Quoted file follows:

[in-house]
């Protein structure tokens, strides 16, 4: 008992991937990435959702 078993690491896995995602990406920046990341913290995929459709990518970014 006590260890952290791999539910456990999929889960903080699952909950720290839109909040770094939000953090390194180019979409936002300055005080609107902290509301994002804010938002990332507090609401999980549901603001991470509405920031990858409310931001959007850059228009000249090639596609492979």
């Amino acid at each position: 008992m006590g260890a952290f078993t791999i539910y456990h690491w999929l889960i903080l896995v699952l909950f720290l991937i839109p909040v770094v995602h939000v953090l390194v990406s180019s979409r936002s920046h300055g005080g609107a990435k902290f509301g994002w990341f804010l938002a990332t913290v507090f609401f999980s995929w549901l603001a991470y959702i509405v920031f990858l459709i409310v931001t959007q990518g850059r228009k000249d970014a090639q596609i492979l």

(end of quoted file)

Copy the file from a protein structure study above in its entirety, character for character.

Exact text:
[in-house]
């Protein structure tokens, strides 16, 4: 008992991937990435959702 078993690491896995995602990406920046990341913290995929459709990518970014 006590260890952290791999539910456990999929889960903080699952909950720290839109909040770094939000953090390194180019979409936002300055005080609107902290509301994002804010938002990332507090609401999980549901603001991470509405920031990858409310931001959007850059228009000249090639596609492979």
């Amino acid at each position: 008992m006590g260890a952290f078993t791999i539910y456990h690491w999929l889960i903080l896995v699952l909950f720290l991937i839109p909040v770094v995602h939000v953090l390194v990406s180019s979409r936002s920046h300055g005080g609107a990435k902290f509301g994002w990341f804010l938002a990332t913290v507090f609401f999980s995929w549901l603001a991470y959702i509405v920031f990858l459709i409310v931001t959007q990518g850059r228009k000249d970014a090639q596609i492979l």